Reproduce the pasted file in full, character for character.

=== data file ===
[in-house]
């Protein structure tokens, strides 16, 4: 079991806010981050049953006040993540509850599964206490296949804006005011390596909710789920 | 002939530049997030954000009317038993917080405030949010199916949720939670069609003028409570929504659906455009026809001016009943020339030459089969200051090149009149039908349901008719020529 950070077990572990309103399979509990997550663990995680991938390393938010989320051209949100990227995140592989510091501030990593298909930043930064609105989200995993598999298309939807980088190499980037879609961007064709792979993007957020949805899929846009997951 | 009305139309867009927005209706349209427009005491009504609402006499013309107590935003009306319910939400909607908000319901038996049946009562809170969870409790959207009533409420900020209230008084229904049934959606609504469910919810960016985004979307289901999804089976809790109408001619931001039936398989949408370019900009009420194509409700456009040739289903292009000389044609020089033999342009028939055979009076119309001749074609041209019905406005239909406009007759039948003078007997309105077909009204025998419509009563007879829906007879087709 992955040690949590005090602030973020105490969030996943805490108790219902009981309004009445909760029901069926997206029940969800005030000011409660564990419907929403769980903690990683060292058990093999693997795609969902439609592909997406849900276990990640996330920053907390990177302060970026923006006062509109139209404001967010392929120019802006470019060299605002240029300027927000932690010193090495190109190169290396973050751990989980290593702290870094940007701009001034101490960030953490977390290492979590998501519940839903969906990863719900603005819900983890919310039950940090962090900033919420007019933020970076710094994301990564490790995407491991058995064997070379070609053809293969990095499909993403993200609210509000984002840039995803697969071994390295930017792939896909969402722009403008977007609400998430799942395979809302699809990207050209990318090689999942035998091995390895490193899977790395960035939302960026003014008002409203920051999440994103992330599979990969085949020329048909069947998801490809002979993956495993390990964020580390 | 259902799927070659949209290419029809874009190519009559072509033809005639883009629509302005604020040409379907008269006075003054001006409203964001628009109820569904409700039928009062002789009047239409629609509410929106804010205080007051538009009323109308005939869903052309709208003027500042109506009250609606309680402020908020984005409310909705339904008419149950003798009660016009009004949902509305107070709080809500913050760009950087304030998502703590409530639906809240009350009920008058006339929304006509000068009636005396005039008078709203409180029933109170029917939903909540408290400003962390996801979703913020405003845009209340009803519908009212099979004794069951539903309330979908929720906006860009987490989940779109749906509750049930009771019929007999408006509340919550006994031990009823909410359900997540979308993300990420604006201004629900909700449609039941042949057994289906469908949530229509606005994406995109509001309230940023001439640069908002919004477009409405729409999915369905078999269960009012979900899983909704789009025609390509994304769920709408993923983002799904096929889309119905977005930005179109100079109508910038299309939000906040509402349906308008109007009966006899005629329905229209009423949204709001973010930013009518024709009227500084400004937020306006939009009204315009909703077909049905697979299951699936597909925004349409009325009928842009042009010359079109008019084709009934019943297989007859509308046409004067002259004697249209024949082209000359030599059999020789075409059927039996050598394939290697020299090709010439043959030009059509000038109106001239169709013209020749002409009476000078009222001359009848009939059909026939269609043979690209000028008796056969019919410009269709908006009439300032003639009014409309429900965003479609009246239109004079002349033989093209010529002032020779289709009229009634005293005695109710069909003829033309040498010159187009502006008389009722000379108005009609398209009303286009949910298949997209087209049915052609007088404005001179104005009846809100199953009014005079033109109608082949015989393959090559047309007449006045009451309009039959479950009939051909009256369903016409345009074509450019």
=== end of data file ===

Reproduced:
[in-house]
């Protein structure tokens, strides 16, 4: 079991806010981050049953006040993540509850599964206490296949804006005011390596909710789920 | 002939530049997030954000009317038993917080405030949010199916949720939670069609003028409570929504659906455009026809001016009943020339030459089969200051090149009149039908349901008719020529 950070077990572990309103399979509990997550663990995680991938390393938010989320051209949100990227995140592989510091501030990593298909930043930064609105989200995993598999298309939807980088190499980037879609961007064709792979993007957020949805899929846009997951 | 009305139309867009927005209706349209427009005491009504609402006499013309107590935003009306319910939400909607908000319901038996049946009562809170969870409790959207009533409420900020209230008084229904049934959606609504469910919810960016985004979307289901999804089976809790109408001619931001039936398989949408370019900009009420194509409700456009040739289903292009000389044609020089033999342009028939055979009076119309001749074609041209019905406005239909406009007759039948003078007997309105077909009204025998419509009563007879829906007879087709 992955040690949590005090602030973020105490969030996943805490108790219902009981309004009445909760029901069926997206029940969800005030000011409660564990419907929403769980903690990683060292058990093999693997795609969902439609592909997406849900276990990640996330920053907390990177302060970026923006006062509109139209404001967010392929120019802006470019060299605002240029300027927000932690010193090495190109190169290396973050751990989980290593702290870094940007701009001034101490960030953490977390290492979590998501519940839903969906990863719900603005819900983890919310039950940090962090900033919420007019933020970076710094994301990564490790995407491991058995064997070379070609053809293969990095499909993403993200609210509000984002840039995803697969071994390295930017792939896909969402722009403008977007609400998430799942395979809302699809990207050209990318090689999942035998091995390895490193899977790395960035939302960026003014008002409203920051999440994103992330599979990969085949020329048909069947998801490809002979993956495993390990964020580390 | 259902799927070659949209290419029809874009190519009559072509033809005639883009629509302005604020040409379907008269006075003054001006409203964001628009109820569904409700039928009062002789009047239409629609509410929106804010205080007051538009009323109308005939869903052309709208003027500042109506009250609606309680402020908020984005409310909705339904008419149950003798009660016009009004949902509305107070709080809500913050760009950087304030998502703590409530639906809240009350009920008058006339929304006509000068009636005396005039008078709203409180029933109170029917939903909540408290400003962390996801979703913020405003845009209340009803519908009212099979004794069951539903309330979908929720906006860009987490989940779109749906509750049930009771019929007999408006509340919550006994031990009823909410359900997540979308993300990420604006201004629900909700449609039941042949057994289906469908949530229509606005994406995109509001309230940023001439640069908002919004477009409405729409999915369905078999269960009012979900899983909704789009025609390509994304769920709408993923983002799904096929889309119905977005930005179109100079109508910038299309939000906040509402349906308008109007009966006899005629329905229209009423949204709001973010930013009518024709009227500084400004937020306006939009009204315009909703077909049905697979299951699936597909925004349409009325009928842009042009010359079109008019084709009934019943297989007859509308046409004067002259004697249209024949082209000359030599059999020789075409059927039996050598394939290697020299090709010439043959030009059509000038109106001239169709013209020749002409009476000078009222001359009848009939059909026939269609043979690209000028008796056969019919410009269709908006009439300032003639009014409309429900965003479609009246239109004079002349033989093209010529002032020779289709009229009634005293005695109710069909003829033309040498010159187009502006008389009722000379108005009609398209009303286009949910298949997209087209049915052609007088404005001179104005009846809100199953009014005079033109109608082949015989393959090559047309007449006045009451309009039959479950009939051909009256369903016409345009074509450019």